Specialised CSIRO cameras capture new species 4,000m under the ocean

A purple sea cucumber floats just above the sea floor. (CSIRO: Frederique Olivier)

Flying sea cucumbers, spiny sea urchins that glow, and giant crabs have been captured by specialised cameras in deep water off Australia’s coastline. The two cameras have revealed previously unseen behaviours.

The deep-towed camera system plunged nearly 4,000 metres into the waters of the Gascoyne Marine Park in Western Australia, while the baited remote underwater video system (DeepBRUVS) reached 1,000 metres.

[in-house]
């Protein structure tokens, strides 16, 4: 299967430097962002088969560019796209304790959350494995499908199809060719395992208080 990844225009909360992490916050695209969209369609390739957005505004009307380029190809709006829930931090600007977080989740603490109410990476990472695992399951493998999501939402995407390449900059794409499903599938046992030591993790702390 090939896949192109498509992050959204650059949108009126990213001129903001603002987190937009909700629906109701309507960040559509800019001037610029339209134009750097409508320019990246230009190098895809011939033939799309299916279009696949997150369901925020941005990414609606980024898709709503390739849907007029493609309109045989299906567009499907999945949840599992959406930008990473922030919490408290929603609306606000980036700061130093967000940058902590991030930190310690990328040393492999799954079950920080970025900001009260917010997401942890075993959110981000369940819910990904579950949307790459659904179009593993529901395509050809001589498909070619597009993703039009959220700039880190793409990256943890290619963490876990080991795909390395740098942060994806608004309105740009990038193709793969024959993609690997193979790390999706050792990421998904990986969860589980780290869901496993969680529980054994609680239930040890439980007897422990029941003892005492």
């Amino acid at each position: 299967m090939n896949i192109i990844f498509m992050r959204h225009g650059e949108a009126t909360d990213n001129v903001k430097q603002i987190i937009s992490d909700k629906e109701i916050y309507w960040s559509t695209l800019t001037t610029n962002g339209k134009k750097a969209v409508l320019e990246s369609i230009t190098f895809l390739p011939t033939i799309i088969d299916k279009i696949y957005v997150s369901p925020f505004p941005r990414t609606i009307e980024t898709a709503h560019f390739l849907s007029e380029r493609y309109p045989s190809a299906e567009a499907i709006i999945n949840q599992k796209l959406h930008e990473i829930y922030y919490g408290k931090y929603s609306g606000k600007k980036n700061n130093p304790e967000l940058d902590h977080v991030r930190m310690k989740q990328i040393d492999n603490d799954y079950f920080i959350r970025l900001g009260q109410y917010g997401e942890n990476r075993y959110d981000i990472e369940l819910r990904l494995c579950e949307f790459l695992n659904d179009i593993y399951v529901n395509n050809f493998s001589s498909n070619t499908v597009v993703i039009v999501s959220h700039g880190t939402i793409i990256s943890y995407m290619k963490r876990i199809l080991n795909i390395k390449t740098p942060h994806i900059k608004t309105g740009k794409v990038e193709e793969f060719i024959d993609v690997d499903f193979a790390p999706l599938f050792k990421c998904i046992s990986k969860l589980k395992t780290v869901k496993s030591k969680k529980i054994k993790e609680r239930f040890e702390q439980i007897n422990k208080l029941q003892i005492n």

DeepBruvs was designed by a Tasmanian engineering and technology team at the CSIRO and has passed its trial stage and is now in operation with updated systems.

The cameras have the ability to capture high-resolution video and photos of the sea floor.

Several deep sea king crabs were collected and one species that grows to 20cm was recorded in WA waters for the first time. (CSIRO)

So far, the researchers have recorded several new species, including sharks, lobsters, crabs, and other marine invertebrates that have never been seen before

Parks Australia, which manages 60 marine parks covering 39% of Australian waters, will use the data collected on RV Investigator to better understand and protect marine life.

Read the original story here on the ABC.